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October 30, 2023

Hundreds of years ago, cobalt was thought to be a goblin that ruined silver mines and made miners ill. Now it’s a valued mineral commodity in its own right, and an illustration of the value of mine waste research.

Deep in the dark mines and forests of Germany, in the days long before electricity when flickering torchlight made shadows come to life, whispers told of mysterious and ominous creatures waiting to prey on the hapless and unaware. One of these, the Kobold, was a particular bane of German silver miners, poisoning their silver ore so that the metal that emerged was mere powder, not the lustrous ingots they sought. The Kobold even poisoned their bodies, making them retch and sapping their strength. The miners cursed the Kobold or sometimes even made offerings to the Kobold to stave off its mischief, but to no avail. 

Image: Biotitic Mafic Dike at the Blackbird Cobalt-Copper Mine
Dark shadows lurk even in modern cobalt mines like this one in Idaho. Photo Credit: Ark Bookstrom, USGS.

Today, we know why those miners were afflicted—instead of a malicious goblin, the miners had unintentionally encountered the element cobalt. In contrast, we now specifically seek out cobalt. Cobalt is an essential component of many rechargeable batteries, making it an important part of the renewable energy transformation, electric vehicles and modern electronics. It’s also a crucial element for many superalloys for the aerospace industry, defense industry and manufacturing. We’ve even added it to our list of Critical Minerals. A far cry from the hated goblin of yore. 

But the story of cobalt’s migration from hated demon to desired commodity mirrors that of many elements. As the number of elements required for our modern economy grows, so does the need to produce them from minerals. In many cases, though, these elements are only required in small amounts, making them difficult to mine profitably on their own. As a result, most are produced alongside more traditional metals like copper, gold and iron, and are called byproducts.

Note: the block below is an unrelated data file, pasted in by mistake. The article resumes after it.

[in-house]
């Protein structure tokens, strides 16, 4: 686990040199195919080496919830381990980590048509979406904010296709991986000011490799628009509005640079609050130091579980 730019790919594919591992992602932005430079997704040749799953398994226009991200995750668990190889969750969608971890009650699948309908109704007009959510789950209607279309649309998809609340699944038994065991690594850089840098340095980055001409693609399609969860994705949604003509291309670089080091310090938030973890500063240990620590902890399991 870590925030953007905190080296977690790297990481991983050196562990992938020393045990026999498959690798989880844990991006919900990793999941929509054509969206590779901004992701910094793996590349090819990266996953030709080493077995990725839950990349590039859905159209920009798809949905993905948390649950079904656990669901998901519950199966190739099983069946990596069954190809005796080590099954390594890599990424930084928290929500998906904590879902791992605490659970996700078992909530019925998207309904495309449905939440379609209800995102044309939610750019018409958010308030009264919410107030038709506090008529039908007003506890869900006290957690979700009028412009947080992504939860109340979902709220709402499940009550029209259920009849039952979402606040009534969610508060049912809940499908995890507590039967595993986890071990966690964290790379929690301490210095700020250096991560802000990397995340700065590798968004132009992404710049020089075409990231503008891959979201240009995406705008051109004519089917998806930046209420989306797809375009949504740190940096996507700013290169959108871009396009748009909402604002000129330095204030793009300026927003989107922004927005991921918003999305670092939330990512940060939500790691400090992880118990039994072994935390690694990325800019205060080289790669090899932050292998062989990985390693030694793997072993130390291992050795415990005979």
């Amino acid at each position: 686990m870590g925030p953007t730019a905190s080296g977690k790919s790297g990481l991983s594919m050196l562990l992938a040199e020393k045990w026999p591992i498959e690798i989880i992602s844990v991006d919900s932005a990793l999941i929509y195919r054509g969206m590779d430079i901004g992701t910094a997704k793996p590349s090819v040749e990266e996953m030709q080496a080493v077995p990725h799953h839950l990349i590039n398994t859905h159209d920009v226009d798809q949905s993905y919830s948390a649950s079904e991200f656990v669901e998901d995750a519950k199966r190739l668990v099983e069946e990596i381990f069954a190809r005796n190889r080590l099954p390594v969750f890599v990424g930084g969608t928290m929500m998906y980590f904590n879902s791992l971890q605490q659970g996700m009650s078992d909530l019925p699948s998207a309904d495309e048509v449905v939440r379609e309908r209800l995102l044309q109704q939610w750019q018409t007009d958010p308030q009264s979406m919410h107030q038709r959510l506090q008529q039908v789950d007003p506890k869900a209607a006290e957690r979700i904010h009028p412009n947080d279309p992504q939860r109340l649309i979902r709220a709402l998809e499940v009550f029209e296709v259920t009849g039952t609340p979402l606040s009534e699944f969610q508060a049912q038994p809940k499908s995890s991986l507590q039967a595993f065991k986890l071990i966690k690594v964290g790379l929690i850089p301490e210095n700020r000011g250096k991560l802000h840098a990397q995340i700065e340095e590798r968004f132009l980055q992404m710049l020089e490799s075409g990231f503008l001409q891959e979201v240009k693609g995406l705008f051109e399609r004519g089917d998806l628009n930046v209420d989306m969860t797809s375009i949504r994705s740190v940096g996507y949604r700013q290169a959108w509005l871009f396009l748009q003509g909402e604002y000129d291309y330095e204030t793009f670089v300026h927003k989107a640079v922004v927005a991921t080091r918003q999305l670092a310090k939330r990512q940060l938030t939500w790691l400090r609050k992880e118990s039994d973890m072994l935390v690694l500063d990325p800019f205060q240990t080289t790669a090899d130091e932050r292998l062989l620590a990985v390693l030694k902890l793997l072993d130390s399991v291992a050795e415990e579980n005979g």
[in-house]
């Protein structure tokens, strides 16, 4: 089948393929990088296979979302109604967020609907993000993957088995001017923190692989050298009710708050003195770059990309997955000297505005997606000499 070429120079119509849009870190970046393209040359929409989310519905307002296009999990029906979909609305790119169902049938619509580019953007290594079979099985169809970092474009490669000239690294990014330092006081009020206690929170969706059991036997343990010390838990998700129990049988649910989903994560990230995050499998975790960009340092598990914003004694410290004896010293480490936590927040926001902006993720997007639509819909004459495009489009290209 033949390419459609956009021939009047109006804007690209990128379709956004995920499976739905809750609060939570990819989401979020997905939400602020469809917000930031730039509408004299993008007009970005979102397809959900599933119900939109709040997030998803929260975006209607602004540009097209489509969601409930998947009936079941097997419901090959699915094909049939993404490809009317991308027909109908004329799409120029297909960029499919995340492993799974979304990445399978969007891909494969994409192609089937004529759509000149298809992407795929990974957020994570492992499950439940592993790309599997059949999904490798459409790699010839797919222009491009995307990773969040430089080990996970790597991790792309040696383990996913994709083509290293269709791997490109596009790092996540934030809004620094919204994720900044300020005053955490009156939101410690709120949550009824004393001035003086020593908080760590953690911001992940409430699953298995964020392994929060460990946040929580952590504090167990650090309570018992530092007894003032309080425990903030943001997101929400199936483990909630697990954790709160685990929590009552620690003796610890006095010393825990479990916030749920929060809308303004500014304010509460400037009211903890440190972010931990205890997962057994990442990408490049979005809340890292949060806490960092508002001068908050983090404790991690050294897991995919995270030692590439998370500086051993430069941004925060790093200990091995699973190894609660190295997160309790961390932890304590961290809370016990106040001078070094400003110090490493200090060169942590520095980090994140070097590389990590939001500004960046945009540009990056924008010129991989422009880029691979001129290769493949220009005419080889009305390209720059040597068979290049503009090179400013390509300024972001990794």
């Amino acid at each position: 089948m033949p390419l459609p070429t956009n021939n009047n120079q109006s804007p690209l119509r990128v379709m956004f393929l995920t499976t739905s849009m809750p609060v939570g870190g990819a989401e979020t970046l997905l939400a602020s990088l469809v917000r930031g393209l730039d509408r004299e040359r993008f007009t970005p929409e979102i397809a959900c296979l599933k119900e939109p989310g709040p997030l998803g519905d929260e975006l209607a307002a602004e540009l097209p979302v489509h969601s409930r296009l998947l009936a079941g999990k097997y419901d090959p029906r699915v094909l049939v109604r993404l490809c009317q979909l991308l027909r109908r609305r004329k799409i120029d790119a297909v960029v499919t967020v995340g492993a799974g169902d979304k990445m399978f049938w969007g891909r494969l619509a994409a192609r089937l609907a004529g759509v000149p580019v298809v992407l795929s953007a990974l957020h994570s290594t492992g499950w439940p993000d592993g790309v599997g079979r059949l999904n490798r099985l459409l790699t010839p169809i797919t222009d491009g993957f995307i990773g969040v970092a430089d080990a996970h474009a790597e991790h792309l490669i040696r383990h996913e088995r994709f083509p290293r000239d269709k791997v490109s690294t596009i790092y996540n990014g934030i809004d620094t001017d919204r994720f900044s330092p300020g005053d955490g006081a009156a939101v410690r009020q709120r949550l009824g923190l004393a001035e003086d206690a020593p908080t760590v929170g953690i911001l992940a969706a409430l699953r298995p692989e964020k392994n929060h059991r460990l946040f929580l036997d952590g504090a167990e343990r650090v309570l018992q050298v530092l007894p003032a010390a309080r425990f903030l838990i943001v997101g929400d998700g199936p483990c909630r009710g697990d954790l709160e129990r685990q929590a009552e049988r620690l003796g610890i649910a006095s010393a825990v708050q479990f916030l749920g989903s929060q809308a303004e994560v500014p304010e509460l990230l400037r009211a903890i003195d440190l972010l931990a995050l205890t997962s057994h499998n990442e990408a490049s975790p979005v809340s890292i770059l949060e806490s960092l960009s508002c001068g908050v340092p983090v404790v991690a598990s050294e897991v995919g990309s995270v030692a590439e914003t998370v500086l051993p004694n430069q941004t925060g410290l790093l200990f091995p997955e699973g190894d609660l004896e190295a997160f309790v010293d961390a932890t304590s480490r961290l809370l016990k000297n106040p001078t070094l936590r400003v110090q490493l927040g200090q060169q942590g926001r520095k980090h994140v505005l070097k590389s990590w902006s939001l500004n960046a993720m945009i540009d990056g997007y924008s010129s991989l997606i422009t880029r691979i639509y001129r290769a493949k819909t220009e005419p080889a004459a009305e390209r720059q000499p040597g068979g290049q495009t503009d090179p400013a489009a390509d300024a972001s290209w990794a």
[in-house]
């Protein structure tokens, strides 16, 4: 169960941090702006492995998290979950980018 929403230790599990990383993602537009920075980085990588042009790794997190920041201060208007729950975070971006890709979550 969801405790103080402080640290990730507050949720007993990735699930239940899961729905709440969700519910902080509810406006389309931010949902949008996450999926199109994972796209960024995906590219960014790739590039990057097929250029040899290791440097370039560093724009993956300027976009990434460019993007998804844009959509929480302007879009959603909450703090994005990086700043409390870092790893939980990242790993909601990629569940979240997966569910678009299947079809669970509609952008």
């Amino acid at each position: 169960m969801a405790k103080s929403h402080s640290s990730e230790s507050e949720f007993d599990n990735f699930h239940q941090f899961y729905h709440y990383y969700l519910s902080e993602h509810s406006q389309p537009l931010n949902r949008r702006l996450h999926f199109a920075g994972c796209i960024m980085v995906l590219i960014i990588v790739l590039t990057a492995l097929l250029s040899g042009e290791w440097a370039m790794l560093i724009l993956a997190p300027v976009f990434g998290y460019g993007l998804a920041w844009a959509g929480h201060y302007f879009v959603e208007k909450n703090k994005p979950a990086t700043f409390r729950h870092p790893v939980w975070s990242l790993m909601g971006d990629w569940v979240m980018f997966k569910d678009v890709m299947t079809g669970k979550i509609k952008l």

Image: Discarded Drill Cores from the Blackbird Cobalt-Copper Mine
Mine tailings from the Blackbird copper-cobalt mine. Not what you'd want in your trick-or-treat bag, but of significant interest for us for potential leftover mineral byproducts.

At the USGS, we’ve been studying byproduct minerals both in the initial production of primary metals as well as increasing our focus on revisiting mine waste. Mining produces a lot of waste. Ore, the part of the rock that contains a potentially profitable concentration of a particular mineral commodity, is usually a relatively small percentage of the overall rock that is mined. The leftovers are called tailings and are frequently discarded and stored at the mine site, while the ore is taken away to be processed into the mineral. Mine waste also includes the topsoil, waste rock and other materials that were removed to get to the ore. 

During historical mining, as in the German silver and copper mines mentioned above, the focus was on the metals that were valued at the time. There was no interest in the other elements that interfered with obtaining the silver or copper like cobalt, or even arsenic--which frequently occurs alongside cobalt and was the cause of the illnesses in the German miners. Now that we are interested in the cobalt for its own sake, there’s value in returning to the mine waste to see what cobalt resources remain in the abandoned waste.  

We’re also interested in learning how to mitigate the harmful effects of cobalt mining. Although it was largely arsenic that caused the health problems for the German miners who named the Kobold ore, cobalt itself is known for causing significant health effects. In some countries like the Democratic Republic of the Congo, there are real concerns about the health of some of the artisanal miners for cobalt. We are working with the U.S. Department of State, U.S. Agency for International Development, United Nations and other governmental and nongovernmental organizations to address these issues. In the United States, we’re looking at the environmental impacts of legacy cobalt mining as well as what methods can work for mitigating those impacts from future mining.  

Image shows a sample of cobaltite
A sample of Cobaltite, one of the primary ores for cobalt. Image credit: Smithsonian National Museum of Natural History.

So as you make your Halloween dance videos or take pictures of your favorite costumes in the flickering candlelight from jack-o'lanterns, remember that some of the elements that make your smartphone function used to be just as feared in the flickering torchlight of the mines.

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